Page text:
I still know that I would love to be a personal trainer. But I also really like having enough money to not worry about money. Part of the appeal of physiotherapy is that it would be a higher, more stable pay cheque. It is the more lucrative job financially. I have these thoughts without any debt. Add $25,000 debt and a dream job could be potentially ruled out.

The Debt/Income Expectation

Many go to university expecting that the years of earnings they give up will be replaced by higher earning years after graduating. I have held labour jobs and could be working one of them full-time right now, but I am in school hoping that the job I get with my degree will pay more than them. But if I had a huge debt to pay off I may be forced into a job I don’t want just to pay the bills. Beggars can’t be choosers.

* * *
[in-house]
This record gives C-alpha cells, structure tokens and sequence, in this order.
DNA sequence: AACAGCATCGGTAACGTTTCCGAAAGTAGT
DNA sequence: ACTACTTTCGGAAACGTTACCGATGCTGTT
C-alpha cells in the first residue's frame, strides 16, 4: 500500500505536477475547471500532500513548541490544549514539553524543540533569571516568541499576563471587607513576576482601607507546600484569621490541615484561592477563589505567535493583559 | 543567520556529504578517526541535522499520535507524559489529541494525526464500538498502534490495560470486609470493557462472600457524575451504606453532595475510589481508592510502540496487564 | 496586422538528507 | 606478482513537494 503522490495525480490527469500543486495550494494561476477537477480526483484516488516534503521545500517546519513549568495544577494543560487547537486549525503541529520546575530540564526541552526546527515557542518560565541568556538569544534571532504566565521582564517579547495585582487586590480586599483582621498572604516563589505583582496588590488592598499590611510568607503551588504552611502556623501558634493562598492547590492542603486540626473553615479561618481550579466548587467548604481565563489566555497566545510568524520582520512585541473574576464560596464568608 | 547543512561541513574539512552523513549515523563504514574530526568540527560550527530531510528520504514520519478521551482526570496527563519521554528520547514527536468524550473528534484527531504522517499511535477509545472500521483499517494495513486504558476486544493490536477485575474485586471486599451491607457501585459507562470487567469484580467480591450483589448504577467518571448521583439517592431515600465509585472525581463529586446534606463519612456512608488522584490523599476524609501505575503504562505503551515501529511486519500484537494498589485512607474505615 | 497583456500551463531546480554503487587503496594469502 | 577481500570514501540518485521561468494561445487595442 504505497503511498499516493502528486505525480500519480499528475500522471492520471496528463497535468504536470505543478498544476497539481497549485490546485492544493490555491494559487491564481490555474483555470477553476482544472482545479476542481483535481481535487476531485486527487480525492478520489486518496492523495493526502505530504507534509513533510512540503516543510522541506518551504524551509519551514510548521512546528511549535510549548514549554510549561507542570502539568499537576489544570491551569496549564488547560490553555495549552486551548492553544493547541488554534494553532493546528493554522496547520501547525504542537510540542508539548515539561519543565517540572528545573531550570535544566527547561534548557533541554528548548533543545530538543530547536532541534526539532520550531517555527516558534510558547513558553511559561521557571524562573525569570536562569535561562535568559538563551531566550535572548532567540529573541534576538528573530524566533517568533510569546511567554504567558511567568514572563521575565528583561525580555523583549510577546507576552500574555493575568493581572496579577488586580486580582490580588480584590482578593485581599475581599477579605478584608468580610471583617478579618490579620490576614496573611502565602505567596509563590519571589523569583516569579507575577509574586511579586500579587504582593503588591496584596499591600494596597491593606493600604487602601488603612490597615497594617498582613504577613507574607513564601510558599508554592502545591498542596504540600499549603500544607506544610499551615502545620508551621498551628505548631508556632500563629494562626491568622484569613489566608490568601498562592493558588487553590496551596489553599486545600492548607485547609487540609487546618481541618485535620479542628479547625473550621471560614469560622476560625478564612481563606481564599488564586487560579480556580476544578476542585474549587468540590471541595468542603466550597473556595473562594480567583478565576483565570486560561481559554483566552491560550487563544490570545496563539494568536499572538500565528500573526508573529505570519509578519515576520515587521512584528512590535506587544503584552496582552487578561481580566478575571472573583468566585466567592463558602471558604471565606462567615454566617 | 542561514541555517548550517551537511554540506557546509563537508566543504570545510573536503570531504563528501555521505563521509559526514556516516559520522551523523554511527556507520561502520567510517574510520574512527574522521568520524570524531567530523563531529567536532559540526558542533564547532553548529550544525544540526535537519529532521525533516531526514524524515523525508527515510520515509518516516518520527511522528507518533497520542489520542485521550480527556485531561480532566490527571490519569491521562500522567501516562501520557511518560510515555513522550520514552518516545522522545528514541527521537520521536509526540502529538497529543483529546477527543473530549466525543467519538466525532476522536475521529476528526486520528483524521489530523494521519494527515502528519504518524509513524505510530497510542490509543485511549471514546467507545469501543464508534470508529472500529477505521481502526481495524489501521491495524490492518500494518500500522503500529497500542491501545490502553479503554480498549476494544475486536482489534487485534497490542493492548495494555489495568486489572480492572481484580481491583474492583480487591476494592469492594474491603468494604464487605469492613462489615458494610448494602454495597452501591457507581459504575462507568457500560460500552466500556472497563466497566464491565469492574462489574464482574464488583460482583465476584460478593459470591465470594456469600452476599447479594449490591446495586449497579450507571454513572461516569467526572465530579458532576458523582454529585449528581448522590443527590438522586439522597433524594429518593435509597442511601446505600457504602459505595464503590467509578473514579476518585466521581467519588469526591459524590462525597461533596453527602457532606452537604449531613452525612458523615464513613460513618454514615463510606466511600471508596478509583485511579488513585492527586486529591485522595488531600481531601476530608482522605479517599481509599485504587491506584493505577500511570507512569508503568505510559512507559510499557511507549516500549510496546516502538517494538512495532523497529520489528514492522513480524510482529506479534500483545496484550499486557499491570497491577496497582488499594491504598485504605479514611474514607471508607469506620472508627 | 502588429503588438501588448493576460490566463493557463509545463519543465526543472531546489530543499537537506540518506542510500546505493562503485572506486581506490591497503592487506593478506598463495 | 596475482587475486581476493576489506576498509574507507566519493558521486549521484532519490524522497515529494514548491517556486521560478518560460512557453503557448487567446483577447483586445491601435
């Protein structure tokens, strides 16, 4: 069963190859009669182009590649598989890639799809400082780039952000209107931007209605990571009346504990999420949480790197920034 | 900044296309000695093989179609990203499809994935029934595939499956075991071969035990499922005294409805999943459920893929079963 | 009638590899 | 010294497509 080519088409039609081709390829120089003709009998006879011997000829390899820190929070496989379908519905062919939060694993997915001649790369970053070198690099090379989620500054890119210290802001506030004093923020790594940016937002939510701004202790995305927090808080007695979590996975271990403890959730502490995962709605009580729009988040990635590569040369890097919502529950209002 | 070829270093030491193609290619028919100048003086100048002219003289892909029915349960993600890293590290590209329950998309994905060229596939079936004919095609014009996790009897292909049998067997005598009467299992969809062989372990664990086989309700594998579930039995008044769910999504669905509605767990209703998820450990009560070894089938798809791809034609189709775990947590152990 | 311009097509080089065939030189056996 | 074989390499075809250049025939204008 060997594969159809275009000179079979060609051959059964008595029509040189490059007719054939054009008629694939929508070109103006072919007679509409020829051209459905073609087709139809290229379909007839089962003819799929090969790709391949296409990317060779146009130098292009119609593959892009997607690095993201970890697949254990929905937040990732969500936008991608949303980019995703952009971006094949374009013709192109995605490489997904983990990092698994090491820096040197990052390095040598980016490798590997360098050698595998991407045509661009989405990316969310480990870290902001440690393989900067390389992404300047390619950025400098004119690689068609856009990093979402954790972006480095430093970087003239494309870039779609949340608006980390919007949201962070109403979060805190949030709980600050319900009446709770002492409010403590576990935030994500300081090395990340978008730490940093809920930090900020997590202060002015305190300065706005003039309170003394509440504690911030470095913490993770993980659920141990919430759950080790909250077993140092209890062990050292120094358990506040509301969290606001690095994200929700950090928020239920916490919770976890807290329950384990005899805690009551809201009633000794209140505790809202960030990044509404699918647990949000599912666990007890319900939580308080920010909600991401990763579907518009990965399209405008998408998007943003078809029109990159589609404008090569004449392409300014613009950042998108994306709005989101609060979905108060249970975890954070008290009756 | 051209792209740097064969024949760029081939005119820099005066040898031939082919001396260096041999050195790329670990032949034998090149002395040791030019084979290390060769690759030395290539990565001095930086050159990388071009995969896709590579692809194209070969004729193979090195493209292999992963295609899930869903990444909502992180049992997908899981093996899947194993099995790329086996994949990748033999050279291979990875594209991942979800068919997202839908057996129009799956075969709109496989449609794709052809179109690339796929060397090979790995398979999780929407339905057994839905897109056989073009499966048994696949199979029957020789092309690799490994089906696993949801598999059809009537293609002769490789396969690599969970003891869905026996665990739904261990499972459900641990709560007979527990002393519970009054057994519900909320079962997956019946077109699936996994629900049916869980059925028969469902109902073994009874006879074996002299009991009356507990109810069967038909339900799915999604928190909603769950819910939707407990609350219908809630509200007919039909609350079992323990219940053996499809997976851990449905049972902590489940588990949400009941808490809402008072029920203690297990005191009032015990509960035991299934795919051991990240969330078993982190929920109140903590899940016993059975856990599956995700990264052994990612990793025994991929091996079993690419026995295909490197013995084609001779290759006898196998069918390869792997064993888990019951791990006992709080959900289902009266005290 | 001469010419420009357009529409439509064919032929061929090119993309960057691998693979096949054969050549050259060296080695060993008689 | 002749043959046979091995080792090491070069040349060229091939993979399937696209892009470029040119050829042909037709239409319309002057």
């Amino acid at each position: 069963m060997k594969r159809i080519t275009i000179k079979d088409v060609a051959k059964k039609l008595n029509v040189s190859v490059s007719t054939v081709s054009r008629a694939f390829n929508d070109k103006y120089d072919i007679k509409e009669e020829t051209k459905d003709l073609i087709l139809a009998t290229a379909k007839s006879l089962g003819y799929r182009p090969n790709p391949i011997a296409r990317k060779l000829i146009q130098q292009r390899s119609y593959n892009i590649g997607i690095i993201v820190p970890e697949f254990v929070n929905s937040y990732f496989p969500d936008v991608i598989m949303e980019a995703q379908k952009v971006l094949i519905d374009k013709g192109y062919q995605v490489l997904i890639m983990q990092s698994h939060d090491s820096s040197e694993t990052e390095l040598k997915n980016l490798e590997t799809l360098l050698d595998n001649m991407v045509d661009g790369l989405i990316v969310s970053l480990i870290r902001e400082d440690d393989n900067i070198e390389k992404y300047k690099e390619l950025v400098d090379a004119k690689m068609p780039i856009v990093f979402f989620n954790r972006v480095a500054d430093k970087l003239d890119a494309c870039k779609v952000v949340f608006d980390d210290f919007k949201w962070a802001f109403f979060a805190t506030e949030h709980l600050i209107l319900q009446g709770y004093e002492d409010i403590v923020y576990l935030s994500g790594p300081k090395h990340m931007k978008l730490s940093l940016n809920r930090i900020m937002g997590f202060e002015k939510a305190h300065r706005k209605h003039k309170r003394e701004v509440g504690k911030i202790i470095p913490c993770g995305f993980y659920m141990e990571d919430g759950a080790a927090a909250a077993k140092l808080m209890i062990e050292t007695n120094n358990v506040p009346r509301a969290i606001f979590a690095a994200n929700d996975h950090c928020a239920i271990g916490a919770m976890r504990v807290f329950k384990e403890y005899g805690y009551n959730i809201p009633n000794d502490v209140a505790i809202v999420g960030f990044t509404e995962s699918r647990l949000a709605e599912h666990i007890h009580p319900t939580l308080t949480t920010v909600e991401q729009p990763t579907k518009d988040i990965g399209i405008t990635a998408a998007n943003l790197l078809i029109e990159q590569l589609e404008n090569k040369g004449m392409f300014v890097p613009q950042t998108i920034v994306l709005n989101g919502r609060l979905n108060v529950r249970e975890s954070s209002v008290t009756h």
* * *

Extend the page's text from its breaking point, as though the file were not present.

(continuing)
I want to have no debt and even considerable savings when I graduate so that I can afford to be a bit picky, which with my degree I think I deserve. If I couldn’t get the job I trained for in a year, I want to have the choice of picking a lesser job or continuing my search for the dream job without having bills mounting up and swaying my decision.

By not having debt from school it gives the student options that otherwise are closed off. Freedom from debt leads to freedom elsewhere.


Avoid Student Debt To Do What You Want — 4 Comments

  1. I am not entirely following your logic. While high debt is not something any of us want, it is still better to have a profession and degree which will bring you more money than not having the debt and not having a degree.

    Have you read Robert Kiyosaki books? He speaks about mentality of being poor vs.mentality of rich people. It is not the money in your pocket that makesyou rich, it is the understanding of concepts.